tain. The wind of popular opinion is ever shifting. It will often leave us at a loss what course to steer ; and, after all our trouble and anxiety to catch the favourable gale, it may on a sudden forsake us. For the versatility of character, the meanness and inconsistency of conduct, into which a dependant on the multitude is betrayed, frequently render him, in the end, an object of contempt to those whom he sought to please. But supposing him successful in his views, no worldly advantages which are purchased by dishonourable means, can be either solid or lasting. They bring no genuine satisfaction to a man, who is conscious to himself of having given up his principles to serve the world. As long as he could be satisfied with his own conduct, he might bear up under un
. deserved discouragement; but when he becomes despicable in his own eyes, worldly honours lose their lustre. What can the multitude do for
you have followed them in evil ? They cannot restore to you the
peace of an innocent mind, nor heal the sorrows of a wounded spirit, nor shield you from the displeasure of God. They can do little to support you in the hour of affliction, and nothing to deliver your souls in the day of death. Forsaken and disconsolate, the world, for the most part, casts off it's votaries in the end ; and when we compute the final amount, it will prove a very small consolation, that, as you have had sharers in guilt, you shall have companions also in punishment.
Look forward to the issue of things. The multitude of men possess now, in a great measure, the distribution of praise and censure, of success and disap
according to their caprice. But this confused and promiscuous distribution is not always to
subsist. The day cometh, when we all are to appear before a more discerning judge, and a more impartial tribunal. The day cometh when our Lord Jesus Christ shall descend from heaven in all the glory of his Father to unveil every character, and to render to every man according to his works. At that day how shall he lift up his head, who hath been all his life the slave of the world's opinion, who hath moulded his principles, and his practice, solely to please the multitude; who hath been ashamed of his Saviour and his words; and, to gain favour with men, hath apostatised from the native sentiments and dictates of his heart ?- To say all in one word: there is a contest now between God and the world. These form the opposite sides which divide mankind. Consider well, to which of these you will choose to adhere. On the one side, lie your allegiance, your honour, and your interest; on the other, lie your guilt and your shame. For the one, conscience and reason; for the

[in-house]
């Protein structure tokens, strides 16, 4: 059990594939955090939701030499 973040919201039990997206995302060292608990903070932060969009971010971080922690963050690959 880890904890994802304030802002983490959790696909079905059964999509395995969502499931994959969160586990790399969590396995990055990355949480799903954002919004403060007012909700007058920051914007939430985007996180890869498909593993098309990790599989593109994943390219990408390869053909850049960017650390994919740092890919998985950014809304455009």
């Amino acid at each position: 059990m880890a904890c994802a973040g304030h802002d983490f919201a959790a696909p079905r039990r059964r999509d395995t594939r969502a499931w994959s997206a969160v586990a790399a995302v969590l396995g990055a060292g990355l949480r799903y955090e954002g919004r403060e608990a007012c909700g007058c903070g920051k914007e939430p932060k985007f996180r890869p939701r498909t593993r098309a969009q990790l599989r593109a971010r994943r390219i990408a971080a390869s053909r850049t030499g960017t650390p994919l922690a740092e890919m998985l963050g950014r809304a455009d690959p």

l other, passion and inclination, plead. On the one hand are the approbation of God, immortal honour, and divine rewards; on the other, -remember and beware !--- are the stings of conscience, endless punishment, and endless infamy.
On the WISDOM of God.
1 Timothy, i. 17.
Now unto the King eternal, immortal, invisible, the
only wise God, be honour and glory, for ever and ever! Amen.
duct, that our minds be filled with suitable conceptions of the attributes of God. They are the foundations of our reverence for him; and reverence is the foundation of religion. All the divine perfections are interesting to man. Almighty power, in conjunction with Eternity and Omnipresence, naturally inspire solemn awe. Infinite Goodness relieves the mind from that oppression which Power alone would produce; and from our experience of present benefits, and our remembrance of the past, creates love, gratitude, and trust. In the middle between these stands the contemplation of Divine Wisdom, which conjoins impressions of awe with those of comfort; and, while it humbles us into profound submission, encourages, at the same time, our reliance on that
* This concluding discourse was chiefly intended to be a general ecapitulation of instances of the wisdom of Providence, several of which have been more fully illustrated in other discourses contained in this or in some of the preceding volumes. VOL. III.